Mortality on DOACs Versus on Vitamin K Antagonists in Atrial Fibrillation: Analysis of the Hungarian Health Insurance Fund Database

Tímea Papp, Zoltán Kiss, György Rokszin, Ibolya Fábián, László Márk, Zsuzsa Bagoly, Dávid Becker, Béla Merkely, Dániel Aradi, Csaba András Dézsi, Zoltán Járai, Zoltán Csanádi


Limited real-world data are available on the survival of patients treated with vitamin K antagonists (VKAs) versus with direct oral anticoagulants (DOACs) for nonvalvular atrial fibrillation (AF). In this nationwide registry, we analyzed the mortality risk of patients with nonvalvular AF taking DOACs versus VKAs, with a special attention to the early treatment period.


The Hungarian National Health Insurance Fund (NHIF) database was searched to identify patients treated with VKA or DOAC as a thromboembolic prophylaxis for nonvalvular AF between 2011 and 2016. The overall and the early (0–3, 4–6, and 7–12 months) mortality risks with the 2 types of anticoagulation were compared. A total of 144,394 patients with AF treated with either a VKA (n = 129,925) or a DOAC (n = 14,469) were enrolled.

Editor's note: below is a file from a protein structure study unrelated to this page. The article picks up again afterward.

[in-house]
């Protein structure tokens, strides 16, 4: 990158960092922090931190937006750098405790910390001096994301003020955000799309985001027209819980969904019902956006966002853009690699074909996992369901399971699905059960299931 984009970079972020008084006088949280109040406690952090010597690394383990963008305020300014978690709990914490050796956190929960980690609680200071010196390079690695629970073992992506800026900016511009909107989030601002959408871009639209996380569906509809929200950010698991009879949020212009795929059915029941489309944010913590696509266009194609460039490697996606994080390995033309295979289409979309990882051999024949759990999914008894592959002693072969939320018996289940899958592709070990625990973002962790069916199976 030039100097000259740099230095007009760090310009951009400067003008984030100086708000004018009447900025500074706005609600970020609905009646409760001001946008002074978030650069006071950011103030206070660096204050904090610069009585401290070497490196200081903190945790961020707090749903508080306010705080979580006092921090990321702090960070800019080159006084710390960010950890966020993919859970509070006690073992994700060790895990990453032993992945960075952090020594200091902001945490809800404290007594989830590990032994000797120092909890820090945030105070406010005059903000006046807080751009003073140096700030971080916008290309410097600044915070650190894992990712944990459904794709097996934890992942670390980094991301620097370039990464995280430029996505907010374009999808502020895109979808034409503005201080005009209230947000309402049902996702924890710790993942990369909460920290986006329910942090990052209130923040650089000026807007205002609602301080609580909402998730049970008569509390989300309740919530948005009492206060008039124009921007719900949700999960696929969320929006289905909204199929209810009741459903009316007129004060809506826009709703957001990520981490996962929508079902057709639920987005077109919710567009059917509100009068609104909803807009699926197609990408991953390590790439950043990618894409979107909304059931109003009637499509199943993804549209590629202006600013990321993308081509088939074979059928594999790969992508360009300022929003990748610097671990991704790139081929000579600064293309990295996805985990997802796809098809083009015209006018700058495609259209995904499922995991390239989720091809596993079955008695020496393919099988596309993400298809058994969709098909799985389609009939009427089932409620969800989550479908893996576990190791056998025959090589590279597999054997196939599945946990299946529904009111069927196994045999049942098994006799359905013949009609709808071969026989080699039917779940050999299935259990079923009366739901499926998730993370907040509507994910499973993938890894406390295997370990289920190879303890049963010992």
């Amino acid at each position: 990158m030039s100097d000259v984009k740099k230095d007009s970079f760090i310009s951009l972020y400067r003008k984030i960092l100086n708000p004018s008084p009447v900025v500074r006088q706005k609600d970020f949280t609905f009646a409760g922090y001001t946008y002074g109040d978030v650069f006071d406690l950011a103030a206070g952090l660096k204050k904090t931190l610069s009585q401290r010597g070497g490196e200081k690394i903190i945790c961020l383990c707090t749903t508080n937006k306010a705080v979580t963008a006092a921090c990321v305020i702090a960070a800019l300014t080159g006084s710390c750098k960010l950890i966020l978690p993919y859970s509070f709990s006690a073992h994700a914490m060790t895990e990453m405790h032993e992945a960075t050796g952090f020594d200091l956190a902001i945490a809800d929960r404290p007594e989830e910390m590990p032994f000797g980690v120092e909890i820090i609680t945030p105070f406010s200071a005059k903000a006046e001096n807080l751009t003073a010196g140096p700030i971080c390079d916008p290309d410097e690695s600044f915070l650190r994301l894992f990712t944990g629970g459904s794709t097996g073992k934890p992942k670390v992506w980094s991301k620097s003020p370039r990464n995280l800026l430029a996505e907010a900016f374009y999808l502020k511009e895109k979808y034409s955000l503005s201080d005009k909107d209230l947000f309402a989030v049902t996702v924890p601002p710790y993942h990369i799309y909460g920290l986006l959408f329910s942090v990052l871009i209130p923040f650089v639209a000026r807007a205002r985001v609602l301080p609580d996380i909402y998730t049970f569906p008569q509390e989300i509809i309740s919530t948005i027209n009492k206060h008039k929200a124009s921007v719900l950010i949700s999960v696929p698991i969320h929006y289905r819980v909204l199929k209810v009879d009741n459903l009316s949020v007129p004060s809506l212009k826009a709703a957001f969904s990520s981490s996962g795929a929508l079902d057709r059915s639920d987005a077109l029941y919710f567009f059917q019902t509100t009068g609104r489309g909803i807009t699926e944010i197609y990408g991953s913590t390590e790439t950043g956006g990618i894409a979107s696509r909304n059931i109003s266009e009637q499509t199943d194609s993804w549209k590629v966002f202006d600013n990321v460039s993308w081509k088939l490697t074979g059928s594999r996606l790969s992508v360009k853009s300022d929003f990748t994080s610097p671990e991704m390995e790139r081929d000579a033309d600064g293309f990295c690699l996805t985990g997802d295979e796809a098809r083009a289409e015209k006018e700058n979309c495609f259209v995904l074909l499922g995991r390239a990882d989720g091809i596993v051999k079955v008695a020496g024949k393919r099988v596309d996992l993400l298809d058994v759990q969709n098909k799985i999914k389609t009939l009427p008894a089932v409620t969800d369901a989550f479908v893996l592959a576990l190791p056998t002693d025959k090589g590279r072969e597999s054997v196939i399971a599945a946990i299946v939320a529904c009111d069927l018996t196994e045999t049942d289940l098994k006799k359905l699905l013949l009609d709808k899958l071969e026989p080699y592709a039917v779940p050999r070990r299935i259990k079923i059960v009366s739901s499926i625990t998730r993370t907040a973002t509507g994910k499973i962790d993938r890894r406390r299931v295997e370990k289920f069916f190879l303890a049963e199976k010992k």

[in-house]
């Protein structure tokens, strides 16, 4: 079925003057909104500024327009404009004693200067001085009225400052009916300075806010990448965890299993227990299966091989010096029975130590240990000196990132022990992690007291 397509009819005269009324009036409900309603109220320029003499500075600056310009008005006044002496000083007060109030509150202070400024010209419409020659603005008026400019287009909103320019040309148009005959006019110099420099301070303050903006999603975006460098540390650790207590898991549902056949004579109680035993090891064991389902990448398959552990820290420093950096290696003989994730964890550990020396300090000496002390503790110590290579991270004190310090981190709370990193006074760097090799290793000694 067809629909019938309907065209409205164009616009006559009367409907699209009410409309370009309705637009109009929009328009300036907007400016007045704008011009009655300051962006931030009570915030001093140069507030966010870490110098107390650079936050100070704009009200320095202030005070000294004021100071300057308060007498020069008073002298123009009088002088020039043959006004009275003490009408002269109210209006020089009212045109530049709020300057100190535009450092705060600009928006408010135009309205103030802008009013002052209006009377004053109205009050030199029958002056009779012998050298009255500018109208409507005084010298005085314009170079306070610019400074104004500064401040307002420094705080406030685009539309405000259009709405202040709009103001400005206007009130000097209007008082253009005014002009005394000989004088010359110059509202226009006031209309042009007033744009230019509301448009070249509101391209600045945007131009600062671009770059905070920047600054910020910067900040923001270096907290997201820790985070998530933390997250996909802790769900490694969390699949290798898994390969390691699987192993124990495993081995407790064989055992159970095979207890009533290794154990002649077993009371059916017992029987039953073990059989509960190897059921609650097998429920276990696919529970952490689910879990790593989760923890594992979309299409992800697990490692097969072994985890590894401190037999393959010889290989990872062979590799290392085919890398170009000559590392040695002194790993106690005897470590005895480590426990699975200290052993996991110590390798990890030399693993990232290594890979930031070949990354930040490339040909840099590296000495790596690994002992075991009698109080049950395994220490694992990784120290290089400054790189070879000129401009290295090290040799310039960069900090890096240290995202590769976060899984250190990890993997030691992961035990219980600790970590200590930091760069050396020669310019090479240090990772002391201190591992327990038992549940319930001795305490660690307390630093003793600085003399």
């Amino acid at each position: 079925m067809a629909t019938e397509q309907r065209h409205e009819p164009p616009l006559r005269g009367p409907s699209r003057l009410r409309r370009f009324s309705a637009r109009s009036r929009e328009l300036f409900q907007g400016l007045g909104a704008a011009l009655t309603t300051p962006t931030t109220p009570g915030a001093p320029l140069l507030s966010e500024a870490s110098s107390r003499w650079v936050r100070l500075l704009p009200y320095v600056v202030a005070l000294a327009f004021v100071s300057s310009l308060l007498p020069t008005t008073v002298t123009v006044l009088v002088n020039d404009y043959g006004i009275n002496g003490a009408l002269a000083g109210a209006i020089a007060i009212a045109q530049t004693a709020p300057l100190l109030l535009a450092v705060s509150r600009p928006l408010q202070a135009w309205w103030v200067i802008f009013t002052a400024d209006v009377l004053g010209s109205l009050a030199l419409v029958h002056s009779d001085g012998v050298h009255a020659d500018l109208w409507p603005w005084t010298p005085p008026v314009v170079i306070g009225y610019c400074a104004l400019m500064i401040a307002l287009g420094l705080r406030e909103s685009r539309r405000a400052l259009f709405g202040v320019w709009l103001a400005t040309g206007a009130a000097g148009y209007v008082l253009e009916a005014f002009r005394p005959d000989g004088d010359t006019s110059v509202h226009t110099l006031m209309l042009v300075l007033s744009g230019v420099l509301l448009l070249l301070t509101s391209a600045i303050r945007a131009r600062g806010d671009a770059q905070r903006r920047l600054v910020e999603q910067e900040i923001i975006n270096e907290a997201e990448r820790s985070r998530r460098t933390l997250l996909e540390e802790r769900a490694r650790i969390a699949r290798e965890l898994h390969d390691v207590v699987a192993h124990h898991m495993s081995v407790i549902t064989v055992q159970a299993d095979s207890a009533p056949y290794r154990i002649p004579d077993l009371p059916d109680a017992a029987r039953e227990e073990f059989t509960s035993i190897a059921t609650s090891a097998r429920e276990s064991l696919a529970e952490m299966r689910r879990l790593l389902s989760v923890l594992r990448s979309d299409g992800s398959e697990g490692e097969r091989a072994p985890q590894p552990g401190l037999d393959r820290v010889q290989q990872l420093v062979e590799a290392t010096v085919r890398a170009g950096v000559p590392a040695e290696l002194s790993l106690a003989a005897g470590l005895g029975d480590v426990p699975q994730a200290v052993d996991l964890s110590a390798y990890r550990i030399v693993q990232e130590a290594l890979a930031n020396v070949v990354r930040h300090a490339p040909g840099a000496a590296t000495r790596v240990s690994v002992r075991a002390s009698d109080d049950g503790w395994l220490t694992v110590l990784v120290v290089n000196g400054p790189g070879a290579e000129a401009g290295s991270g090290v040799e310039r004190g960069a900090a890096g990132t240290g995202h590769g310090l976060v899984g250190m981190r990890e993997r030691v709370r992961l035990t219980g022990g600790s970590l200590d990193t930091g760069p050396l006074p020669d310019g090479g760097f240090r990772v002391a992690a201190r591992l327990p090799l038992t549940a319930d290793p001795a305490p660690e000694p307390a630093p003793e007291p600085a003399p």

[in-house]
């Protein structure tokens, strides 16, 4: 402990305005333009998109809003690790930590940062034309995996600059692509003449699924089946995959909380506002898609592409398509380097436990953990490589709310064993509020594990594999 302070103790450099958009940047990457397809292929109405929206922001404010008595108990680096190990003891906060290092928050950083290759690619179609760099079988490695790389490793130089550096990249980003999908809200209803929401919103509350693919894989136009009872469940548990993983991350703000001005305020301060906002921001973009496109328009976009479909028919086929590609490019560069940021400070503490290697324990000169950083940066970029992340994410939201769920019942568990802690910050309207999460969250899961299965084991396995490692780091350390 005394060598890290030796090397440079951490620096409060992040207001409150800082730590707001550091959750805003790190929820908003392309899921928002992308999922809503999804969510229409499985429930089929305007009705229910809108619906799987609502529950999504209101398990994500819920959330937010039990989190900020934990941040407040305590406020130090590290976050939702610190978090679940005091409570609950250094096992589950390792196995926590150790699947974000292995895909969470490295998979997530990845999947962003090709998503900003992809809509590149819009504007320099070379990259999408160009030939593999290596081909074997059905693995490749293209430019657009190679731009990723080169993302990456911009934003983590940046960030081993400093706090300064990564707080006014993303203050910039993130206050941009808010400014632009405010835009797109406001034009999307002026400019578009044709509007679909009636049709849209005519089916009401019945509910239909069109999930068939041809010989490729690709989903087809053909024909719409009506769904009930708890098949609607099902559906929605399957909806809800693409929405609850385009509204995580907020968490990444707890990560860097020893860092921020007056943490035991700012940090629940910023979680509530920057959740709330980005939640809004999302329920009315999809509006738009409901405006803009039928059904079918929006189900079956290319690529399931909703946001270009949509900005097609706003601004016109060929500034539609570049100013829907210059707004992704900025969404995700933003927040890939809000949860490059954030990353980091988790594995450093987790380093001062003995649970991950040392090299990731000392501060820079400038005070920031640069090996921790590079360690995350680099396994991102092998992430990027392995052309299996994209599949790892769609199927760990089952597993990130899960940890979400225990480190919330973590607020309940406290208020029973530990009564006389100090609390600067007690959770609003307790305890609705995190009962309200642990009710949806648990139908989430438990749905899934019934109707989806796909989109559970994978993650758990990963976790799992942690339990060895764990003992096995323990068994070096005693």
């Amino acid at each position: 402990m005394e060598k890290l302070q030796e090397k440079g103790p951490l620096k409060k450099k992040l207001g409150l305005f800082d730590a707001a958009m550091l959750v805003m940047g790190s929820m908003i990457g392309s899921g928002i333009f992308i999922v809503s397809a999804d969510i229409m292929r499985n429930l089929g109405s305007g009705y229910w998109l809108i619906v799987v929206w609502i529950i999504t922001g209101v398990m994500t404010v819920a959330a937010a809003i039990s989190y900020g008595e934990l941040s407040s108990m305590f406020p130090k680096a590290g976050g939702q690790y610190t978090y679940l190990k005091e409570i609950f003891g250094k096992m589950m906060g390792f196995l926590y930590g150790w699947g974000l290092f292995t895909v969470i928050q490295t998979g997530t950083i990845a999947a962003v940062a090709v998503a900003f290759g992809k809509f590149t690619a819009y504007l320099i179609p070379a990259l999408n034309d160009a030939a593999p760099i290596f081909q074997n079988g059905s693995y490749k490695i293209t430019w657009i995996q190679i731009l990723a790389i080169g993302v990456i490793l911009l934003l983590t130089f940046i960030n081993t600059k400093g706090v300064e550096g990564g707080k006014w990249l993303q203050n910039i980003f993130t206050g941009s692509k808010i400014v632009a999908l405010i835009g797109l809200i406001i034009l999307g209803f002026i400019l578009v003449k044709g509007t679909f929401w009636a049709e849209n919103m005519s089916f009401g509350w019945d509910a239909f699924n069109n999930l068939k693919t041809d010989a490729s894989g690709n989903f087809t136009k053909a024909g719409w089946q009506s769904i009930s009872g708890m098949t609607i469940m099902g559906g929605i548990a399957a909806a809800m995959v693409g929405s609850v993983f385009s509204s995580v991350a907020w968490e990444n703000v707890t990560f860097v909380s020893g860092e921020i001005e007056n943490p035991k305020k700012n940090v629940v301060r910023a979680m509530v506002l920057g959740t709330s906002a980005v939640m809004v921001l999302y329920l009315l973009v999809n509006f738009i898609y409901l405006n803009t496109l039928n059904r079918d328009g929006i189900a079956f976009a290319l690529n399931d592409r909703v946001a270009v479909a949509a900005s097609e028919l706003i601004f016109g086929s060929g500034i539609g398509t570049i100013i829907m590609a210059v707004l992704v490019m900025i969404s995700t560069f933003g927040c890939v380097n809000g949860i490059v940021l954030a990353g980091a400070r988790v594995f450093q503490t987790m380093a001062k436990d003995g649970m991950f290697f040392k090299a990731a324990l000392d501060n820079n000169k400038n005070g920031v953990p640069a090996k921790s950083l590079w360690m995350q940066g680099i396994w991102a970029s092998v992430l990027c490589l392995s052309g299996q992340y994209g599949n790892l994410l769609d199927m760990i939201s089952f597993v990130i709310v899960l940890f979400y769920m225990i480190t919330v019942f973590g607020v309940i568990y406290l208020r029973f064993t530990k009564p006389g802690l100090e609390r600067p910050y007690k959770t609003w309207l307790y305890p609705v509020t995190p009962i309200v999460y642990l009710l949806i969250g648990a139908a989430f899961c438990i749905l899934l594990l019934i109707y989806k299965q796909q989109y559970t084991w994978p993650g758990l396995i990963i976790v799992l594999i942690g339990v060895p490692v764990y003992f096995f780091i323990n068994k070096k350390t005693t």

A 28% improvement in 3-year survival with DOAC treatment compared with VKA treatment was shown. Mortality reduction with DOACs was consistent across different subgroups. However, younger patients (30–59 years old) initiated on DOAC therapy had the greatest RRR (53%) in mortality. Furthermore, DOAC treatment also yielded a benefit of greater magnitude (HR = 0.55; 95% CI, 0.40–0.77, P = 0.001) in the lower (0-1) CHA2DS2-VASc score segment and in those with fewer (0–1) bleeding risk factors (HR = 0.50, CI 0.34–0.73, P = 0.001). The RRR in mortality with DOACs was 33% within the first 3 months, and 6% in the second year.


Thromboembolic prophylaxis with DOACs in this study yielded significantly lower mortality compared with VKA treatment in patients with nonvalvular AF. The largest benefit was shown in the early period after treatment initiation, as well as in younger patients, those with a lower CHA2DS2-VASc score, and those with fewer bleeding risk factors.